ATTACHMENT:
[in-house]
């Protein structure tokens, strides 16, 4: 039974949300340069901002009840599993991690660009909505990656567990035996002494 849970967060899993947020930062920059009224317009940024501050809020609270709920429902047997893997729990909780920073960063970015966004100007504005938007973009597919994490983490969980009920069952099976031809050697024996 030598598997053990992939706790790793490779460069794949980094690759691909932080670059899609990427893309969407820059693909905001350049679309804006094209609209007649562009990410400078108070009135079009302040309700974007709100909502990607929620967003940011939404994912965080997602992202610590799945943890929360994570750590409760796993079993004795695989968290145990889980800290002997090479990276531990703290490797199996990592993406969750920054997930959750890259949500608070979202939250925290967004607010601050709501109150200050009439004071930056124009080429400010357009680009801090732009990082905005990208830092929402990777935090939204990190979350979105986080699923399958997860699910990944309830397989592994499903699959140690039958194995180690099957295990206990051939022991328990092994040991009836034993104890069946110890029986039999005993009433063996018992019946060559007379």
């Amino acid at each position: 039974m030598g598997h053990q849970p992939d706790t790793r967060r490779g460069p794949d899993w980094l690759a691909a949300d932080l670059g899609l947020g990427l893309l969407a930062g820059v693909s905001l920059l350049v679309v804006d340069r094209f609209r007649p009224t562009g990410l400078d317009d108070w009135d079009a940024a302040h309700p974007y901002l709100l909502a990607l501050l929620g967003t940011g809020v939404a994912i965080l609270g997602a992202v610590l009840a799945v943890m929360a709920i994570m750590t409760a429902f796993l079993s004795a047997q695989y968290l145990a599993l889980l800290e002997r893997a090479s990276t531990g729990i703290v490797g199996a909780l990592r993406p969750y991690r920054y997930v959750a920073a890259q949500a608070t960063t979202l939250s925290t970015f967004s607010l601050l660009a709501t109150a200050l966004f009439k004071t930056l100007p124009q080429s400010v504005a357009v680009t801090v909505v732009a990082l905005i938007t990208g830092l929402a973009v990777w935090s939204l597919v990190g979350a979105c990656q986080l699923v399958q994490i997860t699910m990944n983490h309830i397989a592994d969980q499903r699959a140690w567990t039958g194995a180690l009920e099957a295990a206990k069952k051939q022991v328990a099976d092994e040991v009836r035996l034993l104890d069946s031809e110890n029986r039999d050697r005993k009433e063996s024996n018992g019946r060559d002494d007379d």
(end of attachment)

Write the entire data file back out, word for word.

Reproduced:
[in-house]
């Protein structure tokens, strides 16, 4: 039974949300340069901002009840599993991690660009909505990656567990035996002494 849970967060899993947020930062920059009224317009940024501050809020609270709920429902047997893997729990909780920073960063970015966004100007504005938007973009597919994490983490969980009920069952099976031809050697024996 030598598997053990992939706790790793490779460069794949980094690759691909932080670059899609990427893309969407820059693909905001350049679309804006094209609209007649562009990410400078108070009135079009302040309700974007709100909502990607929620967003940011939404994912965080997602992202610590799945943890929360994570750590409760796993079993004795695989968290145990889980800290002997090479990276531990703290490797199996990592993406969750920054997930959750890259949500608070979202939250925290967004607010601050709501109150200050009439004071930056124009080429400010357009680009801090732009990082905005990208830092929402990777935090939204990190979350979105986080699923399958997860699910990944309830397989592994499903699959140690039958194995180690099957295990206990051939022991328990092994040991009836034993104890069946110890029986039999005993009433063996018992019946060559007379």
């Amino acid at each position: 039974m030598g598997h053990q849970p992939d706790t790793r967060r490779g460069p794949d899993w980094l690759a691909a949300d932080l670059g899609l947020g990427l893309l969407a930062g820059v693909s905001l920059l350049v679309v804006d340069r094209f609209r007649p009224t562009g990410l400078d317009d108070w009135d079009a940024a302040h309700p974007y901002l709100l909502a990607l501050l929620g967003t940011g809020v939404a994912i965080l609270g997602a992202v610590l009840a799945v943890m929360a709920i994570m750590t409760a429902f796993l079993s004795a047997q695989y968290l145990a599993l889980l800290e002997r893997a090479s990276t531990g729990i703290v490797g199996a909780l990592r993406p969750y991690r920054y997930v959750a920073a890259q949500a608070t960063t979202l939250s925290t970015f967004s607010l601050l660009a709501t109150a200050l966004f009439k004071t930056l100007p124009q080429s400010v504005a357009v680009t801090v909505v732009a990082l905005i938007t990208g830092l929402a973009v990777w935090s939204l597919v990190g979350a979105c990656q986080l699923v399958q994490i997860t699910m990944n983490h309830i397989a592994d969980q499903r699959a140690w567990t039958g194995a180690l009920e099957a295990a206990k069952k051939q022991v328990a099976d092994e040991v009836r035996l034993l104890d069946s031809e110890n029986r039999d050697r005993k009433e063996s024996n018992g019946r060559d002494d007379d």